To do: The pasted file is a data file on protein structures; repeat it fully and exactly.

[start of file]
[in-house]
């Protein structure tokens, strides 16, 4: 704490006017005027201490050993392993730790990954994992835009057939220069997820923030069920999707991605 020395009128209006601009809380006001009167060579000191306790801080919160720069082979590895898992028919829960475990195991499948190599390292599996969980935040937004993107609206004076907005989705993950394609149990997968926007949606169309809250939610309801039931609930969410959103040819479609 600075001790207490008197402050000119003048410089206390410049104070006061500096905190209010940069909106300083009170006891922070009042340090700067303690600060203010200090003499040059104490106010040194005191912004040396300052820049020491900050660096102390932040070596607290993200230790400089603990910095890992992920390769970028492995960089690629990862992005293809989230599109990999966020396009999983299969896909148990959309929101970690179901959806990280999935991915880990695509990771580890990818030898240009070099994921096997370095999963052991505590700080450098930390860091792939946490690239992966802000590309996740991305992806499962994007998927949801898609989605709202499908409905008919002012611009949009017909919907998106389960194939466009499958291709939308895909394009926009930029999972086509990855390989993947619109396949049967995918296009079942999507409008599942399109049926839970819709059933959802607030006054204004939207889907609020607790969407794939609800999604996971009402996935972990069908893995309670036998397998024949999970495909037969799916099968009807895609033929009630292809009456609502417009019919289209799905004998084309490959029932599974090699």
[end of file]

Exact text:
[in-house]
């Protein structure tokens, strides 16, 4: 704490006017005027201490050993392993730790990954994992835009057939220069997820923030069920999707991605 020395009128209006601009809380006001009167060579000191306790801080919160720069082979590895898992028919829960475990195991499948190599390292599996969980935040937004993107609206004076907005989705993950394609149990997968926007949606169309809250939610309801039931609930969410959103040819479609 600075001790207490008197402050000119003048410089206390410049104070006061500096905190209010940069909106300083009170006891922070009042340090700067303690600060203010200090003499040059104490106010040194005191912004040396300052820049020491900050660096102390932040070596607290993200230790400089603990910095890992992920390769970028492995960089690629990862992005293809989230599109990999966020396009999983299969896909148990959309929101970690179901959806990280999935991915880990695509990771580890990818030898240009070099994921096997370095999963052991505590700080450098930390860091792939946490690239992966802000590309996740991305992806499962994007998927949801898609989605709202499908409905008919002012611009949009017909919907998106389960194939466009499958291709939308895909394009926009930029999972086509990855390989993947619109396949049967995918296009079942999507409008599942399109049926839970819709059933959802607030006054204004939207889907609020607790969407794939609800999604996971009402996935972990069908893995309670036998397998024949999970495909037969799916099968009807895609033929009630292809009456609502417009019919289209799905004998084309490959029932599974090699």